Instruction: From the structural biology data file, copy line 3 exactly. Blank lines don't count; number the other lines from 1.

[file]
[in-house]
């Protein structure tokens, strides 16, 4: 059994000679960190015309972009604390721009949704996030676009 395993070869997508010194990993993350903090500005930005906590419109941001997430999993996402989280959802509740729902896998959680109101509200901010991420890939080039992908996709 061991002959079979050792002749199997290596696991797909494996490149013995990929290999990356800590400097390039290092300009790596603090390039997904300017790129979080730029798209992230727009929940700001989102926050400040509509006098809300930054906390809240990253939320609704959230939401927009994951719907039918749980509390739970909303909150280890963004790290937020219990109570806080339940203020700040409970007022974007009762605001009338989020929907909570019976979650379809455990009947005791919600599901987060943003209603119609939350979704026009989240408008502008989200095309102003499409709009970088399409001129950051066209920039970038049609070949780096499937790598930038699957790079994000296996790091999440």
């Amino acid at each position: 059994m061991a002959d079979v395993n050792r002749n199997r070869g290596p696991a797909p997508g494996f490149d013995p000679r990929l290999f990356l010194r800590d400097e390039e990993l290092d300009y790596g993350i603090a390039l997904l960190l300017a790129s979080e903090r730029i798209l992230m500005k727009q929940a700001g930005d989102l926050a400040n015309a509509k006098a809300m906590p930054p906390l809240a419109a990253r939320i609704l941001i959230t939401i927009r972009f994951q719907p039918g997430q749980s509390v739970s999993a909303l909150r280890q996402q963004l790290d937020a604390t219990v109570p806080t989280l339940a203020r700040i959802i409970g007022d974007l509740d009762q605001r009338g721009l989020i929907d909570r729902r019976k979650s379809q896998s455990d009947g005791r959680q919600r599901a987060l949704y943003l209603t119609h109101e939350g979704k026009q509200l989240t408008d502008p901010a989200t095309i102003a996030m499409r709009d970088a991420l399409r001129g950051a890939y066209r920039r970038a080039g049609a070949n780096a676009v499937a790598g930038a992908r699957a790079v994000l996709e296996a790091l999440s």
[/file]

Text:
């Amino acid at each position: 059994m061991a002959d079979v395993n050792r002749n199997r070869g290596p696991a797909p997508g494996f490149d013995p000679r990929l290999f990356l010194r800590d400097e390039e990993l290092d300009y790596g993350i603090a390039l997904l960190l300017a790129s979080e903090r730029i798209l992230m500005k727009q929940a700001g930005d989102l926050a400040n015309a509509k006098a809300m906590p930054p906390l809240a419109a990253r939320i609704l941001i959230t939401i927009r972009f994951q719907p039918g997430q749980s509390v739970s999993a909303l909150r280890q996402q963004l790290d937020a604390t219990v109570p806080t989280l339940a203020r700040i959802i409970g007022d974007l509740d009762q605001r009338g721009l989020i929907d909570r729902r019976k979650s379809q896998s455990d009947g005791r959680q919600r599901a987060l949704y943003l209603t119609h109101e939350g979704k026009q509200l989240t408008d502008p901010a989200t095309i102003a996030m499409r709009d970088a991420l399409r001129g950051a890939y066209r920039r970038a080039g049609a070949n780096a676009v499937a790598g930038a992908r699957a790079v994000l996709e296996a790091l999440s």